And;

By contrast Varadkar will have gone all the way from county councillor to taoiseach in the same time frame. It is some achievement but it means he has not been tested in a number of senior ministerial positions in the way almost all of his predecessors were. It is only when he is actually in the job that it will become clear whether or not he has the qualities required to do it.

When I think about that, the fact that this is indeed an untested politician, one who has had limited experience in frontline roles in government. It’s not that he’s had none, but a large economic or other department? Not quite. Not quite.

And it intrigues me how much his pitch is political – it is to the representatives rather than to anything more. One would wonder is he good on the machine but how will he fare as he attempts to put that machine into action?

We are all about to find out.

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Comments»

1. ivorthorne - June 5, 2017

I can’t see any evidence that suggests Leo has created the impression that “he is not a politician at all.” He’s come across as calculating, mischievious and ambitious.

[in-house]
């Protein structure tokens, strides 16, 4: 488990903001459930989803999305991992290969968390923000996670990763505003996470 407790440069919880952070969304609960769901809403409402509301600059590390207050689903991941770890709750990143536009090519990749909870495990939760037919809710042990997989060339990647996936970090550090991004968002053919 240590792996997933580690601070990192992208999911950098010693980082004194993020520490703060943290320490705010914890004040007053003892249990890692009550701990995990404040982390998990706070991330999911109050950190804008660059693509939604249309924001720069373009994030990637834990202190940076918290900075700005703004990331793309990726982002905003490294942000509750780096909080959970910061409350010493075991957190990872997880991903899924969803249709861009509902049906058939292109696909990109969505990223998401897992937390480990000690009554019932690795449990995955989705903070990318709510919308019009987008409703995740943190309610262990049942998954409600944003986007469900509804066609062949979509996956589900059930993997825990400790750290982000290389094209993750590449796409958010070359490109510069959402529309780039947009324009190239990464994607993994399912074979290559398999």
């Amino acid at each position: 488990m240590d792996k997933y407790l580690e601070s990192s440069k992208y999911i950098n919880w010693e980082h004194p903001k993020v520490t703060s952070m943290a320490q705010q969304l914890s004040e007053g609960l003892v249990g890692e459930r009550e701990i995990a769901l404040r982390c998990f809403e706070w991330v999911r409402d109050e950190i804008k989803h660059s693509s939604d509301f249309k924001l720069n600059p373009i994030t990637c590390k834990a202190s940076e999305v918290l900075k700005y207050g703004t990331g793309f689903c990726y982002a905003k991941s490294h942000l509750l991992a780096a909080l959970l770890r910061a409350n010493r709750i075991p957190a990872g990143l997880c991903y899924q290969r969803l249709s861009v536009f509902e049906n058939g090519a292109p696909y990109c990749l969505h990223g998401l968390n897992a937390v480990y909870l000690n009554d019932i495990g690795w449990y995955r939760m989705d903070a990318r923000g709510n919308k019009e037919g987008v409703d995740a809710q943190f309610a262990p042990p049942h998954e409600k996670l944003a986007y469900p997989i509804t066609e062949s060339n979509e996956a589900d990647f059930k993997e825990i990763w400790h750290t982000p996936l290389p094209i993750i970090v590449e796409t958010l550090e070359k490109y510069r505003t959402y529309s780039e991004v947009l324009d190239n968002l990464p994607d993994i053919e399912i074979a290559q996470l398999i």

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2. Aengus Millen - June 5, 2017

This whole question of Leo’s appeal to the youth is one that needs to be interrogated much more forcefully. I’m a young person and still find him odious and way too right wing although I may not be typical (although I have cousins of a similar age who agree). The other point is that there seems to be a contradiction. The media seems to believe that Leo is some sort of master debater who can maintain grace under fire. While similarly noting that his standoffishness with FF and similar confrontations with the independent alliance nearly derailed this government in its early days. I expect that after a couple months in the job his reputation will start to take a beating. Lastly I would say that the media underestimates young people if they believe that having a right-wing party be led by a young person will suddenly make young people ignore there interests and vote for that party. We hear of people voting for a party despite its leader or not voting for a party because of its leader the obvious example being Sinn Fein but you rarely if ever here of people ignoring a parties beliefs and manifesto and merely voting for the man.